A Syrian refugee man works at a bakery in Gaziantep, Turkey, May 16, 2016, photo by Umit Bektas/Reuters

commentary

(The SASA Post)

March 25, 2019

Economic Burden or Opportunity? How Syrian Refugees Can Contribute to Local Economies

A Syrian refugee man works at a bakery in Gaziantep, Turkey, May 16, 2016

Photo by Umit Bektas/Reuters

by Fadia Afashe and Louay Constant

The influx of refugees escaping the war in Syria has placed an enormous economic burden on the countries that host them. Despite the challenges, host countries have an opportunity to capitalize on the presence of refugees to grow their own economies for the mutual benefit of all.

The war in Syria has forced over half of its 23 million people to flee to safer places, both inside and outside the country. More than 5.6 million Syrians have fled to neighboring nations—primarily Turkey, Jordan, and Lebanon. Many believe that this huge number of refugees weighs heavily on host countries' economies that are already fragile, and that refugees are a drain on services and competition for employment.

Despite the political discourse around the effect of the influx of refugees, economic troubles were already on the horizon for Syria's neighbors and the host countries before significant displacement began. Regional instability and ensuing security concerns affected foreign investment, trade routes were disrupted due to war, and demand from regional trading partners was tempered as lower oil prices drove down revenues. Nonetheless, the presence of refugees has certainly strained the host countries' education, health, and other basic services, and unemployment is high among both local citizens and refugees. The future prosperity and stability of the region depends on providing economic opportunities that benefit both groups.

A recently completed study by the RAND Corporation that included interviews with stakeholders, a survey of 1,800 Syrian households and 450 private companies, and 36 focus groups with Syrians and host country nationals, as well as migrant workers found that many Syrians wanted to work and contribute to their own livelihoods. But they face many obstacles, particularly to their mobility. For example, in Turkey, refugees are concentrated in areas with limited job opportunities; in Jordan, refugees find it difficult to move to and from the industrial zones where employers are incentivized to hire them; and in Lebanon, lack of a residency permit limited mobility to and from work because of the fear of arrest and deportation.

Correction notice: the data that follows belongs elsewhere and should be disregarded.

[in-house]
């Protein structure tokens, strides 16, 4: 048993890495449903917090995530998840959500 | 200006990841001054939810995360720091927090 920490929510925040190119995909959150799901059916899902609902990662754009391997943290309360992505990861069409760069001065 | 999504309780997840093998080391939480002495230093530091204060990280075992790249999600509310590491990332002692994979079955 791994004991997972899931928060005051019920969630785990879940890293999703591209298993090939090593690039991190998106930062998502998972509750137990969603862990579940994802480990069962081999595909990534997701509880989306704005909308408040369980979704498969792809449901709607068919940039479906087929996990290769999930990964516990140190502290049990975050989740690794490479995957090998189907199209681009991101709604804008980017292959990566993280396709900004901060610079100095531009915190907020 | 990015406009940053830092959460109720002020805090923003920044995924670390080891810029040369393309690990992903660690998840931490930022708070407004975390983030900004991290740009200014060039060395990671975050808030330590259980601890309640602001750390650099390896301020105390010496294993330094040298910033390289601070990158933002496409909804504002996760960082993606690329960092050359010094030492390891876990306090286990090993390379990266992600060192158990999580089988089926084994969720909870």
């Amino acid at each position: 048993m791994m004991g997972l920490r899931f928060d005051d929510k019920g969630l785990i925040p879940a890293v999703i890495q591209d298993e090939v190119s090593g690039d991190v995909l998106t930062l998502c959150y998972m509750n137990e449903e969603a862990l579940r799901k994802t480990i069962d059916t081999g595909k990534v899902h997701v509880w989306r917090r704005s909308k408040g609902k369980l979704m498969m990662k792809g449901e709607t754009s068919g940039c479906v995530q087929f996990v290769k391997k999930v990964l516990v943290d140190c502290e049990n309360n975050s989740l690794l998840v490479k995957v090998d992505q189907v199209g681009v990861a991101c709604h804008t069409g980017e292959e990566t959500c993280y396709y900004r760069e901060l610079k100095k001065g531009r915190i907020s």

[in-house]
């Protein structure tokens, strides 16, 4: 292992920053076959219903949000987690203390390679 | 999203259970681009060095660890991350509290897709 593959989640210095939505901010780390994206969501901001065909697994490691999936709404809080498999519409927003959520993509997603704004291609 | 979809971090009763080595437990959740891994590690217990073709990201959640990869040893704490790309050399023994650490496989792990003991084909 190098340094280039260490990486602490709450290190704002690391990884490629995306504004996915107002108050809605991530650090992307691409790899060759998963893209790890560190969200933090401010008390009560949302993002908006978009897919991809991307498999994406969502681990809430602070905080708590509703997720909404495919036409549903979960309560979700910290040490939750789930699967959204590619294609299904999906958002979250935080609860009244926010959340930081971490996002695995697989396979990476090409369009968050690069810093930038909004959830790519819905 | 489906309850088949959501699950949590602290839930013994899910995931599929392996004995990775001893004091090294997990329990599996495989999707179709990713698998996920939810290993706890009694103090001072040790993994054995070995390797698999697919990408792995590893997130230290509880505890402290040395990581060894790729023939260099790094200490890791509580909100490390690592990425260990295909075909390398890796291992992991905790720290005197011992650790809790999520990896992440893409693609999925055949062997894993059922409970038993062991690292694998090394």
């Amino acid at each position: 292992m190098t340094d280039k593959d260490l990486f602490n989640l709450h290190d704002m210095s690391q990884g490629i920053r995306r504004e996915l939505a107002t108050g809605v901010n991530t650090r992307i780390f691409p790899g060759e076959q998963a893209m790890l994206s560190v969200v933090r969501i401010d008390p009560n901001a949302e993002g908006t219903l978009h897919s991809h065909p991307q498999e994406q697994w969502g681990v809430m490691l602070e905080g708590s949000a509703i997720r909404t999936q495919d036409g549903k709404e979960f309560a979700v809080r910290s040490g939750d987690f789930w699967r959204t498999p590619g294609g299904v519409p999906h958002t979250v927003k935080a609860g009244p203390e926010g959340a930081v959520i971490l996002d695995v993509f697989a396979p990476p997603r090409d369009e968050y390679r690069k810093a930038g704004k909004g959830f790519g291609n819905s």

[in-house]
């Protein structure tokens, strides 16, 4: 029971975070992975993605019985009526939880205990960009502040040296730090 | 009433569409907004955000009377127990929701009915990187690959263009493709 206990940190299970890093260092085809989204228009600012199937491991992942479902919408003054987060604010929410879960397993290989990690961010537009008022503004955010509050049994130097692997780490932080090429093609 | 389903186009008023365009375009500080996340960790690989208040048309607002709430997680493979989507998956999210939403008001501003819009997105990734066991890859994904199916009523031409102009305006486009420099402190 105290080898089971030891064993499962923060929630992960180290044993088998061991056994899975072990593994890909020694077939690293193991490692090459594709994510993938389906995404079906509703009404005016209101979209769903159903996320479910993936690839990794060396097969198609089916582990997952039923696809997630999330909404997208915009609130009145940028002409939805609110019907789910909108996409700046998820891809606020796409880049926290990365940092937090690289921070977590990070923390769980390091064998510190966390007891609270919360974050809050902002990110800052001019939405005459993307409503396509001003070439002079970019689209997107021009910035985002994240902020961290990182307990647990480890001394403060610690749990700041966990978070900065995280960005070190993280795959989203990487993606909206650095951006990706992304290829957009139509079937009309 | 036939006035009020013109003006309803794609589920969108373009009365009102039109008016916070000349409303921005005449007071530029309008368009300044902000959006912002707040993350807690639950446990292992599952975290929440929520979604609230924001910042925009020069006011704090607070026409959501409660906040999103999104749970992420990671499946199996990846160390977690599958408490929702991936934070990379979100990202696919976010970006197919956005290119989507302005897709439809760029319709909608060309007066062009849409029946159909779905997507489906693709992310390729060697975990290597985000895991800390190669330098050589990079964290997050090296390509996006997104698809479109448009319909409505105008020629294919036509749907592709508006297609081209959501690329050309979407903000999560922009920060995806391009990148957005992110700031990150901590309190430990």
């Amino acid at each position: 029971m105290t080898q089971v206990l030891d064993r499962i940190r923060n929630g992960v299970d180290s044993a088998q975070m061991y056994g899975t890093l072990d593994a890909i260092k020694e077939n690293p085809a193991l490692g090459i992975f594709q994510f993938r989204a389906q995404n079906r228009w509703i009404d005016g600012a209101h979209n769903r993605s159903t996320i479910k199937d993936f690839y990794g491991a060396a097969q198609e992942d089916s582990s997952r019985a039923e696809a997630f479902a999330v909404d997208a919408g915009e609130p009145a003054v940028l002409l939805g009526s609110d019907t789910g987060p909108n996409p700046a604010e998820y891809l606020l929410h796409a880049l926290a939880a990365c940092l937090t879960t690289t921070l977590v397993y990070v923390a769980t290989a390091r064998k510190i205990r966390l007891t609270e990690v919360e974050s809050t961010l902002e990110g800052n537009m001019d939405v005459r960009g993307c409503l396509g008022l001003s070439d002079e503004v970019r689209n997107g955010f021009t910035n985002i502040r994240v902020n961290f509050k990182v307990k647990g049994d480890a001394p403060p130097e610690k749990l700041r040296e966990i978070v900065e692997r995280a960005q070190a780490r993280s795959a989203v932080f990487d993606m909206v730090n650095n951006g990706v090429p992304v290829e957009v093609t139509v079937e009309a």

Syrian refugees in Turkey, Jordan, and Lebanon can add value to the economy if they are trained in middle-skill jobs and able to relocate to areas where manufacturing firms need skilled workers.

Share on Twitter

Syrian refugees in Turkey, Jordan, and Lebanon can add value to the economy if they are trained in middle-skill jobs and able to relocate to areas where manufacturing firms need skilled workers. The international community has already provided training programs, but those programs could be more efficient if they were better aligned with employers' needs and offered to both local workers and refugees. In addition, increasing the number of services that match job vacancies and job seekers could benefit both local and refugee workers. These measures could help counter the perception that support is only directed to Syrian refugees and could promote social cohesion between the refugee and host communities.

Of course, addressing the refugee crisis cannot be the responsibility of the host countries alone. International investment in the countries' infrastructure would create jobs for both refugees and local workers. This would require each country to establish mechanisms for effective governance, accountability, and monitoring to renew confidence among wary investors. This measure could be taken in parallel with lowering restrictions on where Syrians can work to create an environment that facilitates entrepreneurship for both host country nationals and Syrian entrepreneurs.

Looking to the future, the study advised host countries to consider attracting investment and workers to second-tier cities to avoid—and help alleviate—the bottlenecks in major cities' labor markets. Host countries could also realistically assess Syrian reconstruction and the role they could play in its renaissance, including providing refugees with the skills they will need to rebuild their home country. Mutually beneficial outcomes are within reach.


Fadia Afashe is a production editor and Louay Constant is a senior policy researcher at the nonprofit, nonpartisan RAND Corporation.

This commentary originally appeared on The SASA Post on March 22, 2019. Commentary gives RAND researchers a platform to convey insights based on their professional expertise and often on their peer-reviewed research and analysis.